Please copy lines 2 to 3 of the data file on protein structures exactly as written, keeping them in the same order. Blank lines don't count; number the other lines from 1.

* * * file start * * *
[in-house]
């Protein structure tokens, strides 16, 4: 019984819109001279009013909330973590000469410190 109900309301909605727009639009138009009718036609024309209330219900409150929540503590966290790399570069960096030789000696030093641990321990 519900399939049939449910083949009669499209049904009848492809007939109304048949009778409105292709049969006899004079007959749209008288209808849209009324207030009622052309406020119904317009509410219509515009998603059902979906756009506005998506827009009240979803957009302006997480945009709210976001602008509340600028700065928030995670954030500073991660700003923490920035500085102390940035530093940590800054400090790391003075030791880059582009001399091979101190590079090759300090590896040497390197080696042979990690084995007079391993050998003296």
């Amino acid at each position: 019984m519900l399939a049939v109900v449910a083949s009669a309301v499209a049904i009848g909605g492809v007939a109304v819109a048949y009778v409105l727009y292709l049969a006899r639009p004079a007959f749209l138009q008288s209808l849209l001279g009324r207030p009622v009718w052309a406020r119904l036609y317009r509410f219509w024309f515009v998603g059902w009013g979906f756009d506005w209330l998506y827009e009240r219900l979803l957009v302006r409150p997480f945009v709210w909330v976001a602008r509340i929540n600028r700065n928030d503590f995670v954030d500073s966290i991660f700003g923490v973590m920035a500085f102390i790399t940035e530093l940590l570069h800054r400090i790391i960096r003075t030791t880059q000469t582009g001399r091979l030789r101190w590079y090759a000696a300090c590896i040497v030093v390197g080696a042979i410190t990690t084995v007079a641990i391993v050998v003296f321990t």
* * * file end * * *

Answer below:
């Protein structure tokens, strides 16, 4: 019984819109001279009013909330973590000469410190 109900309301909605727009639009138009009718036609024309209330219900409150929540503590966290790399570069960096030789000696030093641990321990 519900399939049939449910083949009669499209049904009848492809007939109304048949009778409105292709049969006899004079007959749209008288209808849209009324207030009622052309406020119904317009509410219509515009998603059902979906756009506005998506827009009240979803957009302006997480945009709210976001602008509340600028700065928030995670954030500073991660700003923490920035500085102390940035530093940590800054400090790391003075030791880059582009001399091979101190590079090759300090590896040497390197080696042979990690084995007079391993050998003296």
């Amino acid at each position: 019984m519900l399939a049939v109900v449910a083949s009669a309301v499209a049904i009848g909605g492809v007939a109304v819109a048949y009778v409105l727009y292709l049969a006899r639009p004079a007959f749209l138009q008288s209808l849209l001279g009324r207030p009622v009718w052309a406020r119904l036609y317009r509410f219509w024309f515009v998603g059902w009013g979906f756009d506005w209330l998506y827009e009240r219900l979803l957009v302006r409150p997480f945009v709210w909330v976001a602008r509340i929540n600028r700065n928030d503590f995670v954030d500073s966290i991660f700003g923490v973590m920035a500085f102390i790399t940035e530093l940590l570069h800054r400090i790391i960096r003075t030791t880059q000469t582009g001399r091979l030789r101190w590079y090759a000696a300090c590896i040497v030093v390197g080696a042979i410190t990690t084995v007079a641990i391993v050998v003296f321990t």